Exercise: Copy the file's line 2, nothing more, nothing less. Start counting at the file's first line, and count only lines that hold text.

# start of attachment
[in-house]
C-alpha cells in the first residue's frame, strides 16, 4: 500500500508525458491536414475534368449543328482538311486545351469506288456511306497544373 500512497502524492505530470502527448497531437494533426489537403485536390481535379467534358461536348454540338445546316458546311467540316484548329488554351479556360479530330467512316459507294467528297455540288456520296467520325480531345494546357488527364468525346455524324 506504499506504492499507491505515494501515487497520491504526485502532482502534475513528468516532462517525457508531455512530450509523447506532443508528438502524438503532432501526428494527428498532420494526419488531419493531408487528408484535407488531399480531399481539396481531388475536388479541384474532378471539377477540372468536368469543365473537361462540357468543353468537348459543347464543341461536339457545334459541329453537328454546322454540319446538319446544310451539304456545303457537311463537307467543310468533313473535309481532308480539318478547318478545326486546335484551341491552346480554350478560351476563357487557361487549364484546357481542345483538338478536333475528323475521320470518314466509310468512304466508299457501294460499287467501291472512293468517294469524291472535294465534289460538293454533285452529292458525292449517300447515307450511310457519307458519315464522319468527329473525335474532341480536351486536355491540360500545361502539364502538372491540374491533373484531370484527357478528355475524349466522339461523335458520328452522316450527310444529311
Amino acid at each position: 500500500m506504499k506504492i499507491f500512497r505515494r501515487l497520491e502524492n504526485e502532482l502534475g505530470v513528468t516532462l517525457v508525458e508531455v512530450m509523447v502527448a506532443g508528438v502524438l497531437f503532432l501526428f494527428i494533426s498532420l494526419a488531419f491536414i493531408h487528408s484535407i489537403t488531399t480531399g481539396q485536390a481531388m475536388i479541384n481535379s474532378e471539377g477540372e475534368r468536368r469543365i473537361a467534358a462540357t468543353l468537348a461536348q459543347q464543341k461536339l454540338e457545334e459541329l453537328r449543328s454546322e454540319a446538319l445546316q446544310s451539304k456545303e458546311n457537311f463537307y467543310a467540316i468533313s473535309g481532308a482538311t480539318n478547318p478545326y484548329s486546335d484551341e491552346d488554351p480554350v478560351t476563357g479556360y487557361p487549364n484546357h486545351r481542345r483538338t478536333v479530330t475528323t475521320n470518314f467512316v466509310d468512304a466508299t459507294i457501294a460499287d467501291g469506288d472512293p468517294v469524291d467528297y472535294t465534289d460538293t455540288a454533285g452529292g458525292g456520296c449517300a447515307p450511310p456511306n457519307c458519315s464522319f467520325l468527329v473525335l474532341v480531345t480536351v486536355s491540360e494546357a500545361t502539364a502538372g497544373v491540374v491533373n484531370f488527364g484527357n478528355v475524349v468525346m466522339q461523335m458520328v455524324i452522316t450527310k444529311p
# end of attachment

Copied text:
C-alpha cells in the first residue's frame, strides 16, 4: 500500500508525458491536414475534368449543328482538311486545351469506288456511306497544373 500512497502524492505530470502527448497531437494533426489537403485536390481535379467534358461536348454540338445546316458546311467540316484548329488554351479556360479530330467512316459507294467528297455540288456520296467520325480531345494546357488527364468525346455524324 506504499506504492499507491505515494501515487497520491504526485502532482502534475513528468516532462517525457508531455512530450509523447506532443508528438502524438503532432501526428494527428498532420494526419488531419493531408487528408484535407488531399480531399481539396481531388475536388479541384474532378471539377477540372468536368469543365473537361462540357468543353468537348459543347464543341461536339457545334459541329453537328454546322454540319446538319446544310451539304456545303457537311463537307467543310468533313473535309481532308480539318478547318478545326486546335484551341491552346480554350478560351476563357487557361487549364484546357481542345483538338478536333475528323475521320470518314466509310468512304466508299457501294460499287467501291472512293468517294469524291472535294465534289460538293454533285452529292458525292449517300447515307450511310457519307458519315464522319468527329473525335474532341480536351486536355491540360500545361502539364502538372491540374491533373484531370484527357478528355475524349466522339461523335458520328452522316450527310444529311